U.S. Federal Reserve confirmed the breach of one of its internal websites by the hands of Anonymous hackers, but denied that the file containing personal information of over 4,000 U.S. bank executives the attackers made available for download contained passwords.
Following the discovery of the compromise, which happened due to the exploitation of a “temporary vulnerability in a website vendor product,” the affected individuals were contacted and warned about potential risks.
The file apparently contained names, mailing addresses, business phone and mobile phone numbers, business email addresses, and fax numbers.
“Some registrants also included optional information consisting of home phone and personal email. Despite claims to the contrary, passwords were not compromised,” a Federal Reserve spokesman stated for Reuters.
“Exposure was fixed shortly after discovery and is no longer an issue. This incident did not affect critical operations of the Federal Reserve system,” he added.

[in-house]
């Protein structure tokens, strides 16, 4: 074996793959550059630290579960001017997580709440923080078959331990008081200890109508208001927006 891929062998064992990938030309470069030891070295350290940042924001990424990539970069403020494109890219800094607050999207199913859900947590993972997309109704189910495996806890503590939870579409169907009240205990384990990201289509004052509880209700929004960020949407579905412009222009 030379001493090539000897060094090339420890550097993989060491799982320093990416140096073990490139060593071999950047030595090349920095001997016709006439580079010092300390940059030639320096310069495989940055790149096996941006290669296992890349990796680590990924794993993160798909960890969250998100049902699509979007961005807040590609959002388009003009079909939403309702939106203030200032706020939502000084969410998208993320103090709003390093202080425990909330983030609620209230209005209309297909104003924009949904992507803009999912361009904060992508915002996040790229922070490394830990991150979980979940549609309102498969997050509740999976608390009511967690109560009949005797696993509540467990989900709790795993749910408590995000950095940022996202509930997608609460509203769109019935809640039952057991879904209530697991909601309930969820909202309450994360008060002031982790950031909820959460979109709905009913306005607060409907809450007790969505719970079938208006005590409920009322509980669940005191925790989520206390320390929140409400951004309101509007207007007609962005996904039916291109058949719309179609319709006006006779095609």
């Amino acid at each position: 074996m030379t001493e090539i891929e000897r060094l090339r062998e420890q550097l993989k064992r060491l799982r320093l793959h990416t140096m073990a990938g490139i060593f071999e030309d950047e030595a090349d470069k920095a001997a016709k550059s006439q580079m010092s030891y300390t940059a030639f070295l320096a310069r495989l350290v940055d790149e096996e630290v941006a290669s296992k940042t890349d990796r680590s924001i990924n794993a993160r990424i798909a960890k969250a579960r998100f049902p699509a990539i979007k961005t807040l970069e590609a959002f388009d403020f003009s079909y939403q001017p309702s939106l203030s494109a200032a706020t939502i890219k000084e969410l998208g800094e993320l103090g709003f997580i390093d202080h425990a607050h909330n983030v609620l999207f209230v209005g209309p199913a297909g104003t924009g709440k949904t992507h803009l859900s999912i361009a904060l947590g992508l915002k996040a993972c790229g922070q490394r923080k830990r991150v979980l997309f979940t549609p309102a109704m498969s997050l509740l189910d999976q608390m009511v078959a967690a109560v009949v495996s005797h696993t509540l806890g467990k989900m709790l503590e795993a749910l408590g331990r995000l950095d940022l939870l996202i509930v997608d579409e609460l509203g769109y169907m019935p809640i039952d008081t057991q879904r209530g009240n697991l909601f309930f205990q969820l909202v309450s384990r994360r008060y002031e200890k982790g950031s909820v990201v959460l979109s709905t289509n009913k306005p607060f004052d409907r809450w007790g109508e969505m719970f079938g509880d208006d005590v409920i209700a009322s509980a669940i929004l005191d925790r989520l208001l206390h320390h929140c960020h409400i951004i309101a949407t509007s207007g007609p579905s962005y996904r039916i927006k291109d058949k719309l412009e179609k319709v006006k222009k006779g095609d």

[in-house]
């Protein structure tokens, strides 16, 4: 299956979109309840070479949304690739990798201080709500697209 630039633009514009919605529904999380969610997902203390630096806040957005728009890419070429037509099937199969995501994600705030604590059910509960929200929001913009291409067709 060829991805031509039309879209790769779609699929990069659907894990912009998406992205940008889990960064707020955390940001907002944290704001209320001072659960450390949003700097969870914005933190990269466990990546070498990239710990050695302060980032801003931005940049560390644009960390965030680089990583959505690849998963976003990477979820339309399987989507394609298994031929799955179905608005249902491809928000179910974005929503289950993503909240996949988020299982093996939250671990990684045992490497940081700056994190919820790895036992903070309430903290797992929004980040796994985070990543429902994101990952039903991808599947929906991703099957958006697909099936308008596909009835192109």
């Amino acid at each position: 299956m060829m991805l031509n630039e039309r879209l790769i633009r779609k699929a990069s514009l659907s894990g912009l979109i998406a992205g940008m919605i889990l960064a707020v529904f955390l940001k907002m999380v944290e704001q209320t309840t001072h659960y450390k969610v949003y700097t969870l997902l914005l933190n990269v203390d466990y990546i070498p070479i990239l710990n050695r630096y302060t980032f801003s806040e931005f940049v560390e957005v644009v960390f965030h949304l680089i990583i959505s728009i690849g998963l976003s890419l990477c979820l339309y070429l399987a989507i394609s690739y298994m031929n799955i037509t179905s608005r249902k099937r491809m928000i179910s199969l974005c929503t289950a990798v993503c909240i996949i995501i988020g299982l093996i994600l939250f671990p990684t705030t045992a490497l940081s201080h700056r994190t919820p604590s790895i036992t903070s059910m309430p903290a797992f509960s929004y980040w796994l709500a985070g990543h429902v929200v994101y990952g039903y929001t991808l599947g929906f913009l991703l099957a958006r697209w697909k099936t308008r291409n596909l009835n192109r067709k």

It is unknown which website was hacked, but the stolen data apparently consisted of a contact database for banks to use during a natural disaster.
The Federal Reserve website is the last target of Anonymous’ OpLastResort. Initiated last week as a reaction to the U.S. government’s role in the suicide of Internet activist Aaron Swartz, it already resulted in the hacks of the websites belonging to the U.S. Sentencing Commission, the Eastern District of Michigan U.S. Probation Office, and the Alabama Criminal Justice Information Center, where the stolen file was initially hosted.